Related document: News Release: Canadian Compassionate Companies
Introduction – Accommodating caregivers in the workplace:
Over 260,000 Canadians die each year which can include being supported by as many as five caregivers in the last year or two of life. Supporting these caregivers or “carers” is important for the patient, their family, friends, and community – and for Canada in general. Employers have an important role to play in supporting these caregivers.
A caregiver is an individual who provides ongoing care and assistance, without pay, for family members and friends in need of support due to physical, cognitive, or mental health conditions. According to the 10th Annual Health Care in Canada Survey: A national survey of health care providers, managers, and the public, 2007, 23% of Canadians said that they had cared for a family member or close friend with a serious health problem in the last 12 months. As well, adverse effects on the well-being of carers include: using personal savings to survive (41%) and missing one or more month of work (22%).
There is strong and growing evidence that access to a palliative approach to care, combined with treatment, leads to better outcomes for persons and their family caregivers, including: improvement in symptoms, quality of life and patient satisfaction; less burden on caregivers; more appropriate referral to and use of hospice; and less use of intensive care.
What can you do?
Companies need to recognize that employees may occasionally require more time off from work than is strictly accommodated by their regular leave policies in order to provide care or support to specified family members who are gravely ill and terminally ill with a significant certainty of death within twenty-six (26) weeks.
The average number of hours per week that Canadians expect needs to be provided to ensure proper care for a dying family member is 54.4. In 2013, expectations of commitment have increased. More Canadians in this year expected that proper care will require two or more days of commitment each week (73%) compared to 10 years ago (59%). An Ontario study determined that a majority of palliative care clients were cared for primarily by a spouse or their children/children-in-law.
Why are Human Resource (HR) policies important? About the Compassionate Care Benefit (CCB)
According to the Government of Canada, compassionate care benefits are Employment Insurance (EI) benefits paid to people who have to be away from work temporarily to provide care or support to a family member who is gravely ill and who has a significant risk of death within 26 weeks (six months). A maximum of 26 weeks of compassionate care benefits may be paid to eligible people.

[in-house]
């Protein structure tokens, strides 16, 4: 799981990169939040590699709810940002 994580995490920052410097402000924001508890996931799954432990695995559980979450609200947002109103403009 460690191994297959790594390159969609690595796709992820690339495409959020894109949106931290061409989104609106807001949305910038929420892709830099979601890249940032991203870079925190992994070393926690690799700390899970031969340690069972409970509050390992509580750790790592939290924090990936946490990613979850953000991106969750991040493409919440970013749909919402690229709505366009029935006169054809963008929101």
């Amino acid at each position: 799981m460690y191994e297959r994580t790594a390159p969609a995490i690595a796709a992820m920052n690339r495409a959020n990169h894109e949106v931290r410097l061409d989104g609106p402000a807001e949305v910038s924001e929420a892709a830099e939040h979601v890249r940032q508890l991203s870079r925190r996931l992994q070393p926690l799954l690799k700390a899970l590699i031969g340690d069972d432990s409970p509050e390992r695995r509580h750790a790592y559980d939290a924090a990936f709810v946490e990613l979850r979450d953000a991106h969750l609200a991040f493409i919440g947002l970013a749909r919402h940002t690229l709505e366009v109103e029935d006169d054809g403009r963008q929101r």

It is a very stressful and difficult time when a loved one is dying and/or near death. The financial security of an employee’s family may be jeopardized while caring for a gravely ill family member.
The Government of Canada has extended the current CCB from 6 weeks to 26 weeks so that employees do not have to choose between keeping their job and caring for their family. It is important to note that provincial labour laws still need updating.
What makes a Canadian Compassionate Company (CCC)?
The Canadian Hospice Palliative Care Association and its Champion’s Council will award the designation of a CCC if your company meets at least three out of five of the following criteria:
- Your company has a HR policy that lays out a Companionate Care Leave Benefit (CCLB) endorsing the job protected family medical Employment Insurance benefit currently at 26 weeks.
- Your employees’ jobs are protected while they are off on the CCLB program.
- Compassionate Care leave could provide employees with income top-up of benefits over and above the job protected family medical EI benefits leave offered through the provinces and the Federal EI program.
- Your company has a caregiver accommodation policy that allows for support and flexibility within economic reason.
- Your company will promote Advance Care Planning (ACP) using resources and tools at www.advancecareplanning.ca or create their own materials.
A CCC designation enables you to advertise yourself as a CCC including use of the Canadian Compassionate Company logo.
Companies can apply on CHPCA’s website
For media enquiries contact:
Development & Partnership Officer
Canadian Hospice Palliative Care Association (CHPCA)
T: (613) 241-3663 ext. 224